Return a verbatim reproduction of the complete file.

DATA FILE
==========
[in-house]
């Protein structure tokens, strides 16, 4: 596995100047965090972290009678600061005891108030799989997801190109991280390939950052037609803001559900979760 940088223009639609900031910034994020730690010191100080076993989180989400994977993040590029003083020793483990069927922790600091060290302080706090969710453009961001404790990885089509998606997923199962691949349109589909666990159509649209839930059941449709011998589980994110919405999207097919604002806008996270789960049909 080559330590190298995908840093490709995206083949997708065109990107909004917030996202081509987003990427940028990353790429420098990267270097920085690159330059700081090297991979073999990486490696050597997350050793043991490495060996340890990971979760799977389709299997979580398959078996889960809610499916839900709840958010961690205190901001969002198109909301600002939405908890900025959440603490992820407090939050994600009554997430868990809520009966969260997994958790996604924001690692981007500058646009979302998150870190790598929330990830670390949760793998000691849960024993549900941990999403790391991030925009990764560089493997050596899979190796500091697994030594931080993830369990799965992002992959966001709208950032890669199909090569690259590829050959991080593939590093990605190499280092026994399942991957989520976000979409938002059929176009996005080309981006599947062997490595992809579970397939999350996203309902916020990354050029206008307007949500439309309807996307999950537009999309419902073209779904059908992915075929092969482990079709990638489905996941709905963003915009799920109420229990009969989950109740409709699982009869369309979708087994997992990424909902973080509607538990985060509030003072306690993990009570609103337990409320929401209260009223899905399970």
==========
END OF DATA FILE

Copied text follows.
[in-house]
């Protein structure tokens, strides 16, 4: 596995100047965090972290009678600061005891108030799989997801190109991280390939950052037609803001559900979760 940088223009639609900031910034994020730690010191100080076993989180989400994977993040590029003083020793483990069927922790600091060290302080706090969710453009961001404790990885089509998606997923199962691949349109589909666990159509649209839930059941449709011998589980994110919405999207097919604002806008996270789960049909 080559330590190298995908840093490709995206083949997708065109990107909004917030996202081509987003990427940028990353790429420098990267270097920085690159330059700081090297991979073999990486490696050597997350050793043991490495060996340890990971979760799977389709299997979580398959078996889960809610499916839900709840958010961690205190901001969002198109909301600002939405908890900025959440603490992820407090939050994600009554997430868990809520009966969260997994958790996604924001690692981007500058646009979302998150870190790598929330990830670390949760793998000691849960024993549900941990999403790391991030925009990764560089493997050596899979190796500091697994030594931080993830369990799965992002992959966001709208950032890669199909090569690259590829050959991080593939590093990605190499280092026994399942991957989520976000979409938002059929176009996005080309981006599947062997490595992809579970397939999350996203309902916020990354050029206008307007949500439309309807996307999950537009999309419902073209779904059908992915075929092969482990079709990638489905996941709905963003915009799920109420229990009969989950109740409709699982009869369309979708087994997992990424909902973080509607538990985060509030003072306690993990009570609103337990409320929401209260009223899905399970």